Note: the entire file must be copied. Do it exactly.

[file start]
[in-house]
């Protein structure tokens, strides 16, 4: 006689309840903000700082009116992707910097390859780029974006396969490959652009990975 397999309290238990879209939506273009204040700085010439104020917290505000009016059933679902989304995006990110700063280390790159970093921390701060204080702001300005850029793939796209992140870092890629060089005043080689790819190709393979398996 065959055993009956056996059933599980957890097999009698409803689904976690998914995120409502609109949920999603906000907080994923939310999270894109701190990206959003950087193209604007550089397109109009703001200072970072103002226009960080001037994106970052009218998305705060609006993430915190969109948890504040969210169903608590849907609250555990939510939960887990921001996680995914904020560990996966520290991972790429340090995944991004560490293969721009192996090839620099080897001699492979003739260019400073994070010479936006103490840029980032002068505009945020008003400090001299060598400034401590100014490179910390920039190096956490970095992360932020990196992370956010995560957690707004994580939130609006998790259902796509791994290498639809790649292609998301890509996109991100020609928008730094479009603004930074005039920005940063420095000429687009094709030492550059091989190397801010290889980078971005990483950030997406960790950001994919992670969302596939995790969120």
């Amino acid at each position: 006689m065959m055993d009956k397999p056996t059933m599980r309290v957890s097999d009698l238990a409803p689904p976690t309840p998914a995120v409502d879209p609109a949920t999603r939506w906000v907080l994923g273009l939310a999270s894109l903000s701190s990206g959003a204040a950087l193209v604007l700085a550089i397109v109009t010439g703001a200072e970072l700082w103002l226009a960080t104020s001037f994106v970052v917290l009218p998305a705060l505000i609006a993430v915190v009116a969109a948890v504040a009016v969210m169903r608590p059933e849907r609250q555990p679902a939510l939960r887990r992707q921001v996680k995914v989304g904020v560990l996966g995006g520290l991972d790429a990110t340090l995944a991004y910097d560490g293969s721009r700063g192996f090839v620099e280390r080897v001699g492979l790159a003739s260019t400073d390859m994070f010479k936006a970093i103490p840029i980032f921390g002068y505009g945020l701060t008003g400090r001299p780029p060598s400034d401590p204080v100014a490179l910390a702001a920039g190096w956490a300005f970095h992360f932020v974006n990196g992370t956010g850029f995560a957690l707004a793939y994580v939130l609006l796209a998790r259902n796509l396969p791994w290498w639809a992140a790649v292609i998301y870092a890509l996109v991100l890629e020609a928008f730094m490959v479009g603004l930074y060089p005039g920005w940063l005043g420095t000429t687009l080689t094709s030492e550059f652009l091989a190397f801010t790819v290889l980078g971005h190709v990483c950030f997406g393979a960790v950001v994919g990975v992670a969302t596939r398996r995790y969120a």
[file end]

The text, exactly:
[in-house]
């Protein structure tokens, strides 16, 4: 006689309840903000700082009116992707910097390859780029974006396969490959652009990975 397999309290238990879209939506273009204040700085010439104020917290505000009016059933679902989304995006990110700063280390790159970093921390701060204080702001300005850029793939796209992140870092890629060089005043080689790819190709393979398996 065959055993009956056996059933599980957890097999009698409803689904976690998914995120409502609109949920999603906000907080994923939310999270894109701190990206959003950087193209604007550089397109109009703001200072970072103002226009960080001037994106970052009218998305705060609006993430915190969109948890504040969210169903608590849907609250555990939510939960887990921001996680995914904020560990996966520290991972790429340090995944991004560490293969721009192996090839620099080897001699492979003739260019400073994070010479936006103490840029980032002068505009945020008003400090001299060598400034401590100014490179910390920039190096956490970095992360932020990196992370956010995560957690707004994580939130609006998790259902796509791994290498639809790649292609998301890509996109991100020609928008730094479009603004930074005039920005940063420095000429687009094709030492550059091989190397801010290889980078971005990483950030997406960790950001994919992670969302596939995790969120």
């Amino acid at each position: 006689m065959m055993d009956k397999p056996t059933m599980r309290v957890s097999d009698l238990a409803p689904p976690t309840p998914a995120v409502d879209p609109a949920t999603r939506w906000v907080l994923g273009l939310a999270s894109l903000s701190s990206g959003a204040a950087l193209v604007l700085a550089i397109v109009t010439g703001a200072e970072l700082w103002l226009a960080t104020s001037f994106v970052v917290l009218p998305a705060l505000i609006a993430v915190v009116a969109a948890v504040a009016v969210m169903r608590p059933e849907r609250q555990p679902a939510l939960r887990r992707q921001v996680k995914v989304g904020v560990l996966g995006g520290l991972d790429a990110t340090l995944a991004y910097d560490g293969s721009r700063g192996f090839v620099e280390r080897v001699g492979l790159a003739s260019t400073d390859m994070f010479k936006a970093i103490p840029i980032f921390g002068y505009g945020l701060t008003g400090r001299p780029p060598s400034d401590p204080v100014a490179l910390a702001a920039g190096w956490a300005f970095h992360f932020v974006n990196g992370t956010g850029f995560a957690l707004a793939y994580v939130l609006l796209a998790r259902n796509l396969p791994w290498w639809a992140a790649v292609i998301y870092a890509l996109v991100l890629e020609a928008f730094m490959v479009g603004l930074y060089p005039g920005w940063l005043g420095t000429t687009l080689t094709s030492e550059f652009l091989a190397f801010t790819v290889l980078g971005h190709v990483c950030f997406g393979a960790v950001v994919g990975v992670a969302t596939r398996r995790y969120a």